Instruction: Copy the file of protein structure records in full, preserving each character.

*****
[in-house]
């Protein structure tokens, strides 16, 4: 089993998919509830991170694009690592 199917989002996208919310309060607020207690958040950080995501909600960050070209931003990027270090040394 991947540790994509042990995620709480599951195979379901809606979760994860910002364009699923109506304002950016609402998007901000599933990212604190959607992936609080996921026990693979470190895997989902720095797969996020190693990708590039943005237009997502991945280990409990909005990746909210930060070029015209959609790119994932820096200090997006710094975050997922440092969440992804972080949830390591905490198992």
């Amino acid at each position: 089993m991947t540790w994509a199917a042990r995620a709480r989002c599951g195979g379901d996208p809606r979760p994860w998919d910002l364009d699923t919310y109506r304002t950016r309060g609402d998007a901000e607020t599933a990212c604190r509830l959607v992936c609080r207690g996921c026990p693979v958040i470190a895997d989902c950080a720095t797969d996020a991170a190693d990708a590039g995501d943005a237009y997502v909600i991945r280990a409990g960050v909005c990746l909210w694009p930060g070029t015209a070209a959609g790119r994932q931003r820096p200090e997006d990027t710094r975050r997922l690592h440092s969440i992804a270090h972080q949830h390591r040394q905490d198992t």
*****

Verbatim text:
[in-house]
């Protein structure tokens, strides 16, 4: 089993998919509830991170694009690592 199917989002996208919310309060607020207690958040950080995501909600960050070209931003990027270090040394 991947540790994509042990995620709480599951195979379901809606979760994860910002364009699923109506304002950016609402998007901000599933990212604190959607992936609080996921026990693979470190895997989902720095797969996020190693990708590039943005237009997502991945280990409990909005990746909210930060070029015209959609790119994932820096200090997006710094975050997922440092969440992804972080949830390591905490198992």
């Amino acid at each position: 089993m991947t540790w994509a199917a042990r995620a709480r989002c599951g195979g379901d996208p809606r979760p994860w998919d910002l364009d699923t919310y109506r304002t950016r309060g609402d998007a901000e607020t599933a990212c604190r509830l959607v992936c609080r207690g996921c026990p693979v958040i470190a895997d989902c950080a720095t797969d996020a991170a190693d990708a590039g995501d943005a237009y997502v909600i991945r280990a409990g960050v909005c990746l909210w694009p930060g070029t015209a070209a959609g790119r994932q931003r820096p200090e997006d990027t710094r975050r997922l690592h440092s969440i992804a270090h972080q949830h390591r040394q905490d198992t």